There’s a method to Old Media’s studied ignorance. Heritage explains the problem, but doesn’t make the ultimate connection:

Every year, there is one less year of surplus and one more year of deficit. Once those deficits start in 2017, the Trustees Report shows that they will never end. Each year, with the disappearance of another year of surplus, reforming Social Security gets more expensive.

At some point, it will get too expensive to fix, and the USA’s retirement system will be stuck in the ruts seen in France, Germany, and other countries that refused to confront their demographic and financial realities. Those who defend Social Security as it is, and wish for political reasons to perpetuate the dependency culture it fosters in the senior population, would actually prefer that the US go down that same failed road. They know full well that all they have to do is run out the clock for something like 5-10 years. At that point, the partial privatization of Social Security to include personally managed investment accounts that could save the system will likely become fiscally impossible.

Don’t think for a minute that Old Media doesn’t understand this. They know that the less they cover Social Security’s real problems, and the more they allow it to be demagogued by its diehard supporters, the less likely it is that reform will occur. Their focus on 2041 instead of 2017 is no accident.

Cross-posted at NewsBusters.org.

Positivity: Two months in a coma but he’s back now

Filed under: Positivity — Tom @ 6:49 am

From Derry, New Hampshire:

April 29, 2007

Just less than a year ago, Michael Kemp was clinging to life in a hospital bed after surviving an auto wreck that killed his mother. His prognosis was doubtful.

Yesterday, he was greeted with thunderous applause as he threw the first pitch during the Derry Little League’s opening day. Erik Brochu, his former coach, yelled, “Welcome back, Michael!”

Kemp, 13, spent more than two months in a coma at Dartmouth-Hitchcock Medical Center in Lebanon after his mother’s car collided with a dump truck on Route 28 in Derry on June 8, 2006.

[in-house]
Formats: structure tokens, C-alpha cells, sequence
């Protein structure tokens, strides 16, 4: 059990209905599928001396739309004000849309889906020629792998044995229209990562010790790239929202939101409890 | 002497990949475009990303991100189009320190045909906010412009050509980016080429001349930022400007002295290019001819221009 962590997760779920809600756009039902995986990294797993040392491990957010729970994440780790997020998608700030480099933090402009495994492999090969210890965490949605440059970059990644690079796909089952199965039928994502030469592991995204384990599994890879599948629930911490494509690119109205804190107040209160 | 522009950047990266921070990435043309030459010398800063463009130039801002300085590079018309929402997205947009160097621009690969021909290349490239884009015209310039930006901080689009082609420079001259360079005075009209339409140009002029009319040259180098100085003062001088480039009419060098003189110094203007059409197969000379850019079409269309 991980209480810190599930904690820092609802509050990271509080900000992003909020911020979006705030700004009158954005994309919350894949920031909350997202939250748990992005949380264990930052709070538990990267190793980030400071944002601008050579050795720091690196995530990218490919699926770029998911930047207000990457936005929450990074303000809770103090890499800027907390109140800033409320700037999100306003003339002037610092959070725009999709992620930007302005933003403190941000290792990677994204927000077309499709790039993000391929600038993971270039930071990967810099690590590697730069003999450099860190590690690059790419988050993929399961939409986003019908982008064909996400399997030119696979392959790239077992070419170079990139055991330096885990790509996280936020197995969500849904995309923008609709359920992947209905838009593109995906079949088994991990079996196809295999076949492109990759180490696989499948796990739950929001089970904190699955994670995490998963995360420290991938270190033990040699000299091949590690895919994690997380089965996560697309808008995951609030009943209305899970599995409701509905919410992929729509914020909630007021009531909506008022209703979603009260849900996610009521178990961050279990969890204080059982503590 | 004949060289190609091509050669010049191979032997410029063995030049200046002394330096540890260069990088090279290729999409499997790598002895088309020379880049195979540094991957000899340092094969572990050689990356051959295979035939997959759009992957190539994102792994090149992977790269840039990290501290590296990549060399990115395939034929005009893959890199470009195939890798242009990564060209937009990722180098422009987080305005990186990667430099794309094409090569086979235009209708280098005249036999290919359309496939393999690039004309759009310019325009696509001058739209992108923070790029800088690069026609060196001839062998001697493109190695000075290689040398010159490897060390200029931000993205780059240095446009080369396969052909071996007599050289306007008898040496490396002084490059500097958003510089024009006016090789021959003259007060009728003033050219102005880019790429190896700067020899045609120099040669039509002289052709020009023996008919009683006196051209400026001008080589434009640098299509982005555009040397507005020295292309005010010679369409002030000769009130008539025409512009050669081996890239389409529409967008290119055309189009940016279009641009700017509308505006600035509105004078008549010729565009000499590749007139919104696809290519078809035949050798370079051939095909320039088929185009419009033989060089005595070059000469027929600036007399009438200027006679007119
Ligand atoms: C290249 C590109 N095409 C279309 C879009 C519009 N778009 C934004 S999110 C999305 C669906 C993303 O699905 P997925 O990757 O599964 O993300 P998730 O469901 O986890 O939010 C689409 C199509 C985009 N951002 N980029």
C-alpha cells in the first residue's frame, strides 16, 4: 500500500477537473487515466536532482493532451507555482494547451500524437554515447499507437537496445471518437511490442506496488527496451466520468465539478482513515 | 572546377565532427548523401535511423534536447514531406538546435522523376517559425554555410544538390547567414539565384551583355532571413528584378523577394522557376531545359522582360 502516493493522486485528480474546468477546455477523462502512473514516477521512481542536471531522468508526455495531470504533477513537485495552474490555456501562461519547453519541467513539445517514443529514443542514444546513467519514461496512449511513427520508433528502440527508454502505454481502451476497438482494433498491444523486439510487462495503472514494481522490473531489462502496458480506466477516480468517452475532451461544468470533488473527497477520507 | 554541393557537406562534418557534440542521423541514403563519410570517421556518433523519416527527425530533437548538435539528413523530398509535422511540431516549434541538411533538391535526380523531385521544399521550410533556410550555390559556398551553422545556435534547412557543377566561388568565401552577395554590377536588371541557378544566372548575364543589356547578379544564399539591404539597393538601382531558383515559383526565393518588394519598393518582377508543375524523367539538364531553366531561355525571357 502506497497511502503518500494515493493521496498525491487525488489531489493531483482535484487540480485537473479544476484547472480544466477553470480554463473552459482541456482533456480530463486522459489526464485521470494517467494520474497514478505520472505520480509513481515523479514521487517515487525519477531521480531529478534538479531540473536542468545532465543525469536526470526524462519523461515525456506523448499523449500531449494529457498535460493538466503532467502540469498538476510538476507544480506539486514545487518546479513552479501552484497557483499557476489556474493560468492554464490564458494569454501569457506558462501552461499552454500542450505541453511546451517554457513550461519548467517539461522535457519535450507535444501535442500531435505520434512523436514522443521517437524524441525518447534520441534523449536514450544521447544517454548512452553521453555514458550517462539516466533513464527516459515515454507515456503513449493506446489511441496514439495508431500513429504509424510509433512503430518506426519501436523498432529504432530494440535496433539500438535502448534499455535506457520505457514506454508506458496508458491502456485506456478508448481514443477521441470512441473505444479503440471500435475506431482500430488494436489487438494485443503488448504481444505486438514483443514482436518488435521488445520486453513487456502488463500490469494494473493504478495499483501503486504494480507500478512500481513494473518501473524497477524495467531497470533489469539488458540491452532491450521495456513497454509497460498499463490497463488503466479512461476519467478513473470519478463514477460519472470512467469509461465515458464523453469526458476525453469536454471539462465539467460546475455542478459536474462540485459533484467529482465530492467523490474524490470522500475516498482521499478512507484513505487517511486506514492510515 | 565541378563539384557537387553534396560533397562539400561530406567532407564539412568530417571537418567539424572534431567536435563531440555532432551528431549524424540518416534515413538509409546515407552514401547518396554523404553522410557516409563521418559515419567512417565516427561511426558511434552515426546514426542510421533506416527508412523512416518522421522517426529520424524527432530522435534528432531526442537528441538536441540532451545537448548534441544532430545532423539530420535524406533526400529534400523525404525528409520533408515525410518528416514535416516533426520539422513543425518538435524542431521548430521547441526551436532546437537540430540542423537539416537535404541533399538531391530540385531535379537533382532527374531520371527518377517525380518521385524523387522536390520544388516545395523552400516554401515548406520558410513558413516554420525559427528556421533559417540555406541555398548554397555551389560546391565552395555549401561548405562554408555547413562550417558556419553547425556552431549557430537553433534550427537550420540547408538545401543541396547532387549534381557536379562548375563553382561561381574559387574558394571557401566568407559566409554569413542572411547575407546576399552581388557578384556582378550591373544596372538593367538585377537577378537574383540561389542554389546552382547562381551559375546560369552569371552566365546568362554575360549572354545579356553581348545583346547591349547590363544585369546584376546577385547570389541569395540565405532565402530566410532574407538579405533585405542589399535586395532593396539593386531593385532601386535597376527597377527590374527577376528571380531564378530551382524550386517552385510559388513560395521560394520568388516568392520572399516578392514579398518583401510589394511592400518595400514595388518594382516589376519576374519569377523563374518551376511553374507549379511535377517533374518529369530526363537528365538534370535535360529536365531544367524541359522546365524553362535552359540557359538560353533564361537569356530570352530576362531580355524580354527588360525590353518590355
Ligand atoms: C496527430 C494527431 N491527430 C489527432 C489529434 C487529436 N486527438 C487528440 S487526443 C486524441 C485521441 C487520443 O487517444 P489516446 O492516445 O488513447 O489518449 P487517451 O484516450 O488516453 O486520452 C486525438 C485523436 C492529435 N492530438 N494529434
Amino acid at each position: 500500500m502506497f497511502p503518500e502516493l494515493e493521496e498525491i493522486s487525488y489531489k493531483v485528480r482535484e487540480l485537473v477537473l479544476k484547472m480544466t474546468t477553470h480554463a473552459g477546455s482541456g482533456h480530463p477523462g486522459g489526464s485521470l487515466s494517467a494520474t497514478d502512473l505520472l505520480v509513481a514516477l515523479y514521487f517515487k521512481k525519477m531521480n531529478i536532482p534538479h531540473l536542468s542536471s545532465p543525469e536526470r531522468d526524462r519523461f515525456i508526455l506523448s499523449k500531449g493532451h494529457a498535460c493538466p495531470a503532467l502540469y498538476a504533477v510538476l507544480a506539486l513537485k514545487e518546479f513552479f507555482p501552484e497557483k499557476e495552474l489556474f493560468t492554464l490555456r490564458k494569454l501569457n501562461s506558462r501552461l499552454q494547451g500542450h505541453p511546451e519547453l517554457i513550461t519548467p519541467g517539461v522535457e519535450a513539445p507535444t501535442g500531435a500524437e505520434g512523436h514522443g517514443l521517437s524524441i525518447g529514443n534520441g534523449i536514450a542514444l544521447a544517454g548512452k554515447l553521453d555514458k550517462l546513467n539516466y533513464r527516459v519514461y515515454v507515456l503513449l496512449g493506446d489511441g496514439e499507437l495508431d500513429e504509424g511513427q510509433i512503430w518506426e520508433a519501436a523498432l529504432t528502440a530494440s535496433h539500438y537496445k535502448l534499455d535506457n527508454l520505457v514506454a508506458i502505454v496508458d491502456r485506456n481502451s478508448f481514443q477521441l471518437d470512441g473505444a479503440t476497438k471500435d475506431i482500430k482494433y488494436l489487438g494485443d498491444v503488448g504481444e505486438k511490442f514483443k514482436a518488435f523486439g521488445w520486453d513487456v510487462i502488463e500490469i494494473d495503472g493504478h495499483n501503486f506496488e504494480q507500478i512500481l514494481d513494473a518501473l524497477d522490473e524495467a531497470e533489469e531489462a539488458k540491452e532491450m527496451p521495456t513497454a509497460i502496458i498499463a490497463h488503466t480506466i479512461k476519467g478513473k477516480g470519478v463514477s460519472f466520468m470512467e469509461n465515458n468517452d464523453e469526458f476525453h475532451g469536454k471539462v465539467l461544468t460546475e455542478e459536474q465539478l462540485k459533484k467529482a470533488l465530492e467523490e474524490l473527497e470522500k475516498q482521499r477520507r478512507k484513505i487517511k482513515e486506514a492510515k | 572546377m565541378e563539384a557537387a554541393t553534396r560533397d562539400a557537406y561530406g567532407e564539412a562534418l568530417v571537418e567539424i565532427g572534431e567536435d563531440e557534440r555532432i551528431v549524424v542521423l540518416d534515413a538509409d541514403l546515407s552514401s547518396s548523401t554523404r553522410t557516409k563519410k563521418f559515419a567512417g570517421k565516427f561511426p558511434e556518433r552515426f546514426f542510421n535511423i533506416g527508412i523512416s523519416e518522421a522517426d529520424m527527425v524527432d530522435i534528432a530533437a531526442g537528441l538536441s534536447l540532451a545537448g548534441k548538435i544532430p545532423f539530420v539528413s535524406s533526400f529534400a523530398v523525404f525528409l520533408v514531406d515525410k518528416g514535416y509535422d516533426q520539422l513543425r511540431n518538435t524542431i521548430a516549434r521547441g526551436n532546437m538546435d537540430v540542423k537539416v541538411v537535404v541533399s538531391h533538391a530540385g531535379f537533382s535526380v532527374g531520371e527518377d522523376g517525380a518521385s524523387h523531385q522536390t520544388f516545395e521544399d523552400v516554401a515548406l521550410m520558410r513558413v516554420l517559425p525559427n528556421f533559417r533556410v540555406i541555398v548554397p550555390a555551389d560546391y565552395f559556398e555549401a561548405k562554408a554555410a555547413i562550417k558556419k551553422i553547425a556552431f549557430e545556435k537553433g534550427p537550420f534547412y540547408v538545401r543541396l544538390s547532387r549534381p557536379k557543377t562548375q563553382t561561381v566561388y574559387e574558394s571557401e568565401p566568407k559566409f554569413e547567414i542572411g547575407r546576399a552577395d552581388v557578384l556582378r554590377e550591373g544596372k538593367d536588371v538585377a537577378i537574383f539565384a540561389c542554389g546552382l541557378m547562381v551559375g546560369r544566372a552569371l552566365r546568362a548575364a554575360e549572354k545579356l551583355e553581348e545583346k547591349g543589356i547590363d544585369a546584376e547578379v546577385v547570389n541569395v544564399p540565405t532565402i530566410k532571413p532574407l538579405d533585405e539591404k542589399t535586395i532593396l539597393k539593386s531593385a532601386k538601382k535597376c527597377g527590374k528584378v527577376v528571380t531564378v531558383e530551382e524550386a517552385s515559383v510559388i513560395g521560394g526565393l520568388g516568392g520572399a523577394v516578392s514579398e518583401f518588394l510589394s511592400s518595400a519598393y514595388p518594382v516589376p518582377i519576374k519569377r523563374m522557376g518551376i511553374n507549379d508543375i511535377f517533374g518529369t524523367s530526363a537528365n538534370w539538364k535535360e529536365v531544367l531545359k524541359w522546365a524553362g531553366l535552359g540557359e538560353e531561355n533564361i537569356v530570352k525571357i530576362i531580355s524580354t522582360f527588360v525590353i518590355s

His mother, Ritarose Kemp, who taught preschool in Derry, died the next day. She was 34.

Kemp, who now lives with his aunt in Somerville, Mass., started attending the seventh grade part-time in January. He spent months in rehab after coming out of the coma, he said, and was happy to be back on the field yesterday.

“I wish I was still on the team,” he said, standing on O’Hara Field after the opening-day ceremonies.

Kemp, riding in a police cruiser, led the opening-day parade yesterday, which went from MacGregor Park and through downtown. When he arrived at the field, Derry Police Capt. Vernon Thomas gave him a hockey stick signed by members of the Boston Bruins on behalf of his department.

Kemp is still recovering and has some visible scars, but otherwise is doing better than anyone expected. During the accident, he was sitting in the passenger’s side, which received the brunt of the impact. He was bleeding from the head as rescuers extricated him from the 1988 Chevy Celebrity.

Now, Kemp said he wants to play baseball for a team in his new hometown. His left arm was broken in the crash and his right arm is still getting back to normal, he said.

“For some reason, my right arm went stiff,” he said.

His aunt, Sandi Kemp, said her nephew has been handling his mother’s death as best as can be expected. He misses her, she said, but he believes she’s in good hands now.

“‘Mom’s in heaven now,’ that’s what he says,” she said. “And he knows that she’s in a happier place.”

She said her nephew also misses New Hampshire and his old friends. He has been doing well in school, but he was devastated when he received a C in one class. He’s usually a straight-A student, she said.

Brochu, the former coach, said he’s surprised that Kemp has been recovering so well. No one expected him to ever come out of the coma, he said, and it’s a miracle he survived at all.

“Everything led to: He had no chance,” he said.

His teammates all wore white armbands with Kemp’s number on it for the remainder of the last season. The coach’s wife, Natalie, had her CCD students make him get-well cards.

Natalie Brochu said she knew the boy’s mother and has kept in touch with the family. When he came out of the coma, she said, he had to learn how to do basic functions all over again. She was in tears watching him on the field yesterday.

“It was a miracle to see him walking, throwing a ball and talking to us,” she said.

She added: “He’s proof that miracles happen.”